by Louise Castrillo of Mamacademy PH
Whether we are distance-learning or homeschooling, as parents, we influence and guide our kids' learning. While academics is our priority for our learners, understanding finances is equally important.
Understanding the value of money can help our kids develop the correct attitude and discipline in handling money. Knowing how to manage finances is essential in everyday and significant financial decisions they will need to make in the future.
Through leading by example, guiding, and sharing our life lessons in financial management, we can instill the values of stewardship, prudence, patience, and responsibility.
Here are eight ways we can teach our kids about money.
First, let us ask ourselves what values, behaviors, and beliefs we want our kids to live by. Here are some guiding principles we can lift from the best book written, the Bible.
As written in Psalm 24:1 “The earth is the LORD’s, and everything in it, the world, and all who live in it.
As written in Collosians 3:23, “Whatever you do, work at it with all your heart, as working for the Lord, not for human masters, since you know that you will receive an inheritance from the Lord as a reward. It is the Lord Christ you are serving.“. “
As written in Hebrews 13:5 “Keep your lives free from the love of money and be content with what you have, because God has said, “Never will I leave you; never will I forsake you.”
Second, we must reflect if our actions show what we aspire for them to learn.
If our actions align with our goals, we can start teaching the basic financial concepts and reinforce them with examples.
On the other hand, if our actions are the opposite of the values we are instilling, we need to be more conscious and correct our actions.
Remember, we can teach the concepts and remind them frequently, but if our actions negate our advice, our children will follow what they see and not what they hear from us.
It would've been nice to have our children join us in the supermarket or mall to let them watch first hand the transactions we do outside. If they can't go out, we can bring the experience to them through pretend play and board games.
We can encourage our kids to have a play store at home. We can show them how to select the goods to buy and pay for what we chose. Place price tags on the items and use play money to demonstrate that a transaction involves exchanging goods and money.
You can also set up a pretend restaurant, complete with a menu. You can pretend to order, eat, get the bill, and pay for the meal.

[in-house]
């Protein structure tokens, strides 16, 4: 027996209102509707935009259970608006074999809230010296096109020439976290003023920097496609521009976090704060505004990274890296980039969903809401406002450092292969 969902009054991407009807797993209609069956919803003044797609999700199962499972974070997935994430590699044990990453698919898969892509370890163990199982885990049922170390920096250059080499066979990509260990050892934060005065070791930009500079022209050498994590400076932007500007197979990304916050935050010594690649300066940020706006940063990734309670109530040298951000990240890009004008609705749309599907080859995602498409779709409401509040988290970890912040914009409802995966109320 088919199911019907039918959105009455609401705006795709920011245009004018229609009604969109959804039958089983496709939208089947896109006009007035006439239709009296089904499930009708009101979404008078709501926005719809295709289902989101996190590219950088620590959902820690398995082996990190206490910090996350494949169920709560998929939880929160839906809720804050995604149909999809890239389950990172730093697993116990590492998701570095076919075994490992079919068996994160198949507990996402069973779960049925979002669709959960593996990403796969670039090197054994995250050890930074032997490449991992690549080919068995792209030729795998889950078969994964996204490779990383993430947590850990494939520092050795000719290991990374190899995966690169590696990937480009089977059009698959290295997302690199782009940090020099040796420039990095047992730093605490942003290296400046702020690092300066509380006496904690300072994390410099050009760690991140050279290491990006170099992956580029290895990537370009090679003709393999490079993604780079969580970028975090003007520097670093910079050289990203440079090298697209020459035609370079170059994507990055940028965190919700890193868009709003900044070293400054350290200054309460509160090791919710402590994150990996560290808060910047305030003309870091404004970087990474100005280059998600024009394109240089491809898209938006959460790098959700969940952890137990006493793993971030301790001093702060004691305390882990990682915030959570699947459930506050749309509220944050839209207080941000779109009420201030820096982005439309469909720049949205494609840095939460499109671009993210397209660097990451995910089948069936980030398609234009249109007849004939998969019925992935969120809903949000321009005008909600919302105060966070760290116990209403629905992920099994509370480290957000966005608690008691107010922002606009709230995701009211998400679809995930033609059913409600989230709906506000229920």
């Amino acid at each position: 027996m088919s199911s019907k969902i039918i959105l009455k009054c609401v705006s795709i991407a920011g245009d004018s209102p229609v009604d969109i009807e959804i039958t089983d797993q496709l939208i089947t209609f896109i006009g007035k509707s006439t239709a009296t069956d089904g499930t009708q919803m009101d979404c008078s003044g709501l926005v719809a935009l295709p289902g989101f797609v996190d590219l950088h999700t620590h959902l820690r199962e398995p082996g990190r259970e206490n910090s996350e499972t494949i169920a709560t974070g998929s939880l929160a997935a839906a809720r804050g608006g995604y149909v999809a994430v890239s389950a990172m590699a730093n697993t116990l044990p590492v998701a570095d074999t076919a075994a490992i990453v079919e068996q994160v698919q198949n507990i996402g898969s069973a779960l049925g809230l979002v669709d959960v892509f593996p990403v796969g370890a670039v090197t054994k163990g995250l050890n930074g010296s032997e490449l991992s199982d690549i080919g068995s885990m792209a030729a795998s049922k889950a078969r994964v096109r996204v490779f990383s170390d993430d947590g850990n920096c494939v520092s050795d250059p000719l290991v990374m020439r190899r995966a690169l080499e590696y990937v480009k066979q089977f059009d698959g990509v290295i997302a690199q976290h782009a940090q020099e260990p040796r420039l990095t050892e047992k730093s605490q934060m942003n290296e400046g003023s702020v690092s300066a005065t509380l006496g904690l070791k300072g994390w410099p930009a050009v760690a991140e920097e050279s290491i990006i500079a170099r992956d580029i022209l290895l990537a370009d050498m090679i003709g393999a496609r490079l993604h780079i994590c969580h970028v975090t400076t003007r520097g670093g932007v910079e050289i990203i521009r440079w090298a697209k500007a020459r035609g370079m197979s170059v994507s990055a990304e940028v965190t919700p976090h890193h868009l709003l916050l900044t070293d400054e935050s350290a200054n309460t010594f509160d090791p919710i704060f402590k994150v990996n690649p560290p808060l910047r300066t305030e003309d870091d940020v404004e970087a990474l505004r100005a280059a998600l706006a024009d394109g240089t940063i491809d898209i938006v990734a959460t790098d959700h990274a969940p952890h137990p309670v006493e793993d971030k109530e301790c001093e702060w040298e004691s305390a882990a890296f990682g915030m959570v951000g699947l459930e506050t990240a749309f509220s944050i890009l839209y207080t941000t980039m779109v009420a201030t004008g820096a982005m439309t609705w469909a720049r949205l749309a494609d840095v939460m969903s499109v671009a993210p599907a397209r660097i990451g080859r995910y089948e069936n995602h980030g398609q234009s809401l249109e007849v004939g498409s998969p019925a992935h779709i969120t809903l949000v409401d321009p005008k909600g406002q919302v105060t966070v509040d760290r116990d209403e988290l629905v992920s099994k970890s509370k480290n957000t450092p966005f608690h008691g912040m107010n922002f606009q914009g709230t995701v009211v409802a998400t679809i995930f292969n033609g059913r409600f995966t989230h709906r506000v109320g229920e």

Another fun way to teach our kids is to play board games like Monopoly. It teaches about property ownership, buy-and-sell transactions, and loans, all while kids play.
We can give our kids three jars to put their money in. The money they put in can be from their allowances, cash gifts, or their earnings. Here is a guiding principle we can follow:
We should emphasize the value and need of saving. As written in Proverbs 30:24-25, “Four things on earth are small, yet they are extremely wise: Ants are creatures of little strength, yet they store up their food in the summer;”
We should teach our kids to give our tithes and share to those in need. Here are two bible verses that speak of giving tithes and sharing:
While coin banks are also a good option for storing saved money, giving the kids see-through jars can help them better visualize their money add up over time.
Kids can truly understand the value of money when they experience working for it. You can assign extra chores and give them cash as payment. It doesn't need to be a large sum of money. It can be coins that they can save.
Now that our kids have earned some money, we can give our kids freedom to spend their money. By giving them independence, they can experience firsthand how to make financial decisions and perhaps learn about natural consequences. As long as our kids purchase an item that is safe, age-appropriate, and within budget, support their choices.
We can get our kids to help us with meal-planning, budgeting, and ordering online. We can also allow them to make simple financial decisions like which specific product/brand to buy.
As early as we can, we need to make our kids understand that they cannot have everything they want when they want it. Both parents need to be firm to say "No" to spendings that are not necessary. It is also good to make them understand the difference between need and want, feel contented with what they have, and teach them the value of patiently waiting.
If you have older kids, you can give them more options and details about the different forms of investments, risks, and returns. You can also let them choose where they want to save or invest their money.
Teaching our kids about money is a journey. It requires us, parents, to learn more and practice what we teach. At Mamacademy PH, we hope that the practical tips we shared can help us be better stewards of our finances and models to our family because it is what the Lord has called us to do.